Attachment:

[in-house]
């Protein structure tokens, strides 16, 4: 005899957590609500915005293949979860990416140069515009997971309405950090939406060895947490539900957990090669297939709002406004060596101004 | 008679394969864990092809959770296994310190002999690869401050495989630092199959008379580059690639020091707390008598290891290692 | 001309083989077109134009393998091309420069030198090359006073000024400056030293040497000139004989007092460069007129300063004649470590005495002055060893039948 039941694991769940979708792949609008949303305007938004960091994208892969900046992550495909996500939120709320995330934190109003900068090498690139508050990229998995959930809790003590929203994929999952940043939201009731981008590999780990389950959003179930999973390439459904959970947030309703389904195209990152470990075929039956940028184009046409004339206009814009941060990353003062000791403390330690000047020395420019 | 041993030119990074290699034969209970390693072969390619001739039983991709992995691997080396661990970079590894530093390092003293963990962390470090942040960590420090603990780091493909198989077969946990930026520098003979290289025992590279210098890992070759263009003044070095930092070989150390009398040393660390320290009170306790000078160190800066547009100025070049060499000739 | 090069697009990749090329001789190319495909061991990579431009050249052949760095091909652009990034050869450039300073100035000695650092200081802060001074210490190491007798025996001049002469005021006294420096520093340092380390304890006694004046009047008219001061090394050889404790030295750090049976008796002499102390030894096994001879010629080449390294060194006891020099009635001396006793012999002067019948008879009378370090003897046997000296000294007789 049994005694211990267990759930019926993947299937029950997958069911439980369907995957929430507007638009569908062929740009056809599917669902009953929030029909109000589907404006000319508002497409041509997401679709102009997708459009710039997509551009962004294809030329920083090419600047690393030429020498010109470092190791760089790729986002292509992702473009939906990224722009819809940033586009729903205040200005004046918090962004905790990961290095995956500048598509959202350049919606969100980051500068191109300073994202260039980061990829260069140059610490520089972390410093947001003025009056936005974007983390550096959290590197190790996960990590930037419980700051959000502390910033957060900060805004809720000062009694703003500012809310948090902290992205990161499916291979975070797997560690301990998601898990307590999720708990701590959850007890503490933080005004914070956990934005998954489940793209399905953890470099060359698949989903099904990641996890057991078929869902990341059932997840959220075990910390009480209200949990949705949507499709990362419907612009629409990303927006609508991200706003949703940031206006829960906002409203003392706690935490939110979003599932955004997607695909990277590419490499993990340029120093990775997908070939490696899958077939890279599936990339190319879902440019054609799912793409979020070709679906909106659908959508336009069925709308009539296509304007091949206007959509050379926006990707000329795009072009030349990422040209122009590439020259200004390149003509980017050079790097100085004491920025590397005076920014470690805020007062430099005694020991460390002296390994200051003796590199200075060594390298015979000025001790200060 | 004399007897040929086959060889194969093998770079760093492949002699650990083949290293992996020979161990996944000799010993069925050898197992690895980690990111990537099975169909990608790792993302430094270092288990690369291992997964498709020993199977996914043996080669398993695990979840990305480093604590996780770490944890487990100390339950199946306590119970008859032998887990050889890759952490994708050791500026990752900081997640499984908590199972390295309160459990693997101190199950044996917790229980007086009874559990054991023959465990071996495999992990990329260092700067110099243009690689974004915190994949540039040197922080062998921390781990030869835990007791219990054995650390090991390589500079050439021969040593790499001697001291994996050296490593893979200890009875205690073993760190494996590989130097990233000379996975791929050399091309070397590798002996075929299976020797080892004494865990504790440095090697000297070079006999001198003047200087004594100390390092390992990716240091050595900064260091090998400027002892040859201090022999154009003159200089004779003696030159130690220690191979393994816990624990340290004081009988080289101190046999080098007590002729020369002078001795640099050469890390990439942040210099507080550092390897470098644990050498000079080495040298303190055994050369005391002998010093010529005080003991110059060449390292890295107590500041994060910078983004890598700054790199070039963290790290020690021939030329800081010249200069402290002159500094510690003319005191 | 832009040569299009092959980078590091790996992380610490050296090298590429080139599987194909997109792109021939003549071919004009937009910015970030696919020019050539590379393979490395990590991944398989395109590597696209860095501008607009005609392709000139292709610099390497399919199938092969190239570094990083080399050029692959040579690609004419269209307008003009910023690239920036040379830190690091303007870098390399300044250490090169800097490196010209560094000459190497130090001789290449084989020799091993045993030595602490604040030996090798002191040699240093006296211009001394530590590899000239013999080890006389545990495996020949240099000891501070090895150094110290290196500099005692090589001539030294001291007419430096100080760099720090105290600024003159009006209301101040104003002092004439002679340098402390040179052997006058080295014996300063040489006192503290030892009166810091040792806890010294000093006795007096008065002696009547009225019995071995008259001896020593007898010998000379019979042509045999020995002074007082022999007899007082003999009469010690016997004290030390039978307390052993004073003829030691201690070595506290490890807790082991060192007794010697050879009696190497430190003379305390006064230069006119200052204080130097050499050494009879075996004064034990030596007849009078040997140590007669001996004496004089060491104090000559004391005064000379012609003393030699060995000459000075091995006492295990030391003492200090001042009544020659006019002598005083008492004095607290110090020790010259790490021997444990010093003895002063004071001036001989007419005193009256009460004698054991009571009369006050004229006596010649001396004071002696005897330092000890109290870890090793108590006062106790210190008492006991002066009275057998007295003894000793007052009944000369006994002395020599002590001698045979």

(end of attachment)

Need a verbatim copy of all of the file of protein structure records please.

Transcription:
[in-house]
């Protein structure tokens, strides 16, 4: 005899957590609500915005293949979860990416140069515009997971309405950090939406060895947490539900957990090669297939709002406004060596101004 | 008679394969864990092809959770296994310190002999690869401050495989630092199959008379580059690639020091707390008598290891290692 | 001309083989077109134009393998091309420069030198090359006073000024400056030293040497000139004989007092460069007129300063004649470590005495002055060893039948 039941694991769940979708792949609008949303305007938004960091994208892969900046992550495909996500939120709320995330934190109003900068090498690139508050990229998995959930809790003590929203994929999952940043939201009731981008590999780990389950959003179930999973390439459904959970947030309703389904195209990152470990075929039956940028184009046409004339206009814009941060990353003062000791403390330690000047020395420019 | 041993030119990074290699034969209970390693072969390619001739039983991709992995691997080396661990970079590894530093390092003293963990962390470090942040960590420090603990780091493909198989077969946990930026520098003979290289025992590279210098890992070759263009003044070095930092070989150390009398040393660390320290009170306790000078160190800066547009100025070049060499000739 | 090069697009990749090329001789190319495909061991990579431009050249052949760095091909652009990034050869450039300073100035000695650092200081802060001074210490190491007798025996001049002469005021006294420096520093340092380390304890006694004046009047008219001061090394050889404790030295750090049976008796002499102390030894096994001879010629080449390294060194006891020099009635001396006793012999002067019948008879009378370090003897046997000296000294007789 049994005694211990267990759930019926993947299937029950997958069911439980369907995957929430507007638009569908062929740009056809599917669902009953929030029909109000589907404006000319508002497409041509997401679709102009997708459009710039997509551009962004294809030329920083090419600047690393030429020498010109470092190791760089790729986002292509992702473009939906990224722009819809940033586009729903205040200005004046918090962004905790990961290095995956500048598509959202350049919606969100980051500068191109300073994202260039980061990829260069140059610490520089972390410093947001003025009056936005974007983390550096959290590197190790996960990590930037419980700051959000502390910033957060900060805004809720000062009694703003500012809310948090902290992205990161499916291979975070797997560690301990998601898990307590999720708990701590959850007890503490933080005004914070956990934005998954489940793209399905953890470099060359698949989903099904990641996890057991078929869902990341059932997840959220075990910390009480209200949990949705949507499709990362419907612009629409990303927006609508991200706003949703940031206006829960906002409203003392706690935490939110979003599932955004997607695909990277590419490499993990340029120093990775997908070939490696899958077939890279599936990339190319879902440019054609799912793409979020070709679906909106659908959508336009069925709308009539296509304007091949206007959509050379926006990707000329795009072009030349990422040209122009590439020259200004390149003509980017050079790097100085004491920025590397005076920014470690805020007062430099005694020991460390002296390994200051003796590199200075060594390298015979000025001790200060 | 004399007897040929086959060889194969093998770079760093492949002699650990083949290293992996020979161990996944000799010993069925050898197992690895980690990111990537099975169909990608790792993302430094270092288990690369291992997964498709020993199977996914043996080669398993695990979840990305480093604590996780770490944890487990100390339950199946306590119970008859032998887990050889890759952490994708050791500026990752900081997640499984908590199972390295309160459990693997101190199950044996917790229980007086009874559990054991023959465990071996495999992990990329260092700067110099243009690689974004915190994949540039040197922080062998921390781990030869835990007791219990054995650390090991390589500079050439021969040593790499001697001291994996050296490593893979200890009875205690073993760190494996590989130097990233000379996975791929050399091309070397590798002996075929299976020797080892004494865990504790440095090697000297070079006999001198003047200087004594100390390092390992990716240091050595900064260091090998400027002892040859201090022999154009003159200089004779003696030159130690220690191979393994816990624990340290004081009988080289101190046999080098007590002729020369002078001795640099050469890390990439942040210099507080550092390897470098644990050498000079080495040298303190055994050369005391002998010093010529005080003991110059060449390292890295107590500041994060910078983004890598700054790199070039963290790290020690021939030329800081010249200069402290002159500094510690003319005191 | 832009040569299009092959980078590091790996992380610490050296090298590429080139599987194909997109792109021939003549071919004009937009910015970030696919020019050539590379393979490395990590991944398989395109590597696209860095501008607009005609392709000139292709610099390497399919199938092969190239570094990083080399050029692959040579690609004419269209307008003009910023690239920036040379830190690091303007870098390399300044250490090169800097490196010209560094000459190497130090001789290449084989020799091993045993030595602490604040030996090798002191040699240093006296211009001394530590590899000239013999080890006389545990495996020949240099000891501070090895150094110290290196500099005692090589001539030294001291007419430096100080760099720090105290600024003159009006209301101040104003002092004439002679340098402390040179052997006058080295014996300063040489006192503290030892009166810091040792806890010294000093006795007096008065002696009547009225019995071995008259001896020593007898010998000379019979042509045999020995002074007082022999007899007082003999009469010690016997004290030390039978307390052993004073003829030691201690070595506290490890807790082991060192007794010697050879009696190497430190003379305390006064230069006119200052204080130097050499050494009879075996004064034990030596007849009078040997140590007669001996004496004089060491104090000559004391005064000379012609003393030699060995000459000075091995006492295990030391003492200090001042009544020659006019002598005083008492004095607290110090020790010259790490021997444990010093003895002063004071001036001989007419005193009256009460004698054991009571009369006050004229006596010649001396004071002696005897330092000890109290870890090793108590006062106790210190008492006991002066009275057998007295003894000793007052009944000369006994002395020599002590001698045979």